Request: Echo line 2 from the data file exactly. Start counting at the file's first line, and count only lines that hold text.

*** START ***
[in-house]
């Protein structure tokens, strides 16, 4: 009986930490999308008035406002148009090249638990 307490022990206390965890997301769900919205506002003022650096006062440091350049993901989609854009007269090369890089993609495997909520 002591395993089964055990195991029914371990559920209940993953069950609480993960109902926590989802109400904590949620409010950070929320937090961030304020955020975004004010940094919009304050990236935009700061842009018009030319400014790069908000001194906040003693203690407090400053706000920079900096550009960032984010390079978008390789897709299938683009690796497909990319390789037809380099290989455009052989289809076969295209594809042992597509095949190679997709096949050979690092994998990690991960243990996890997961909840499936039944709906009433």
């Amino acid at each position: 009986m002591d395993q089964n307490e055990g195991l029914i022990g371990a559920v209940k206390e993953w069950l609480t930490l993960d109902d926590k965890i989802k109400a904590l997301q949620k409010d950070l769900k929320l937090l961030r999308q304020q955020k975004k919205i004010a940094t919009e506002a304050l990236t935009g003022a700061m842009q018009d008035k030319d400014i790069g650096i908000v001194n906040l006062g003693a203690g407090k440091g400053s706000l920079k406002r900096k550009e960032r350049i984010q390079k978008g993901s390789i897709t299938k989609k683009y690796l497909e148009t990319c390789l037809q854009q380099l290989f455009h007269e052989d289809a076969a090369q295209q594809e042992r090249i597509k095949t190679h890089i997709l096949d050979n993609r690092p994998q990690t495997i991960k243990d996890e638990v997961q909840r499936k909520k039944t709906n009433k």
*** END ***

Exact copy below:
């Protein structure tokens, strides 16, 4: 009986930490999308008035406002148009090249638990 307490022990206390965890997301769900919205506002003022650096006062440091350049993901989609854009007269090369890089993609495997909520 002591395993089964055990195991029914371990559920209940993953069950609480993960109902926590989802109400904590949620409010950070929320937090961030304020955020975004004010940094919009304050990236935009700061842009018009030319400014790069908000001194906040003693203690407090400053706000920079900096550009960032984010390079978008390789897709299938683009690796497909990319390789037809380099290989455009052989289809076969295209594809042992597509095949190679997709096949050979690092994998990690991960243990996890997961909840499936039944709906009433």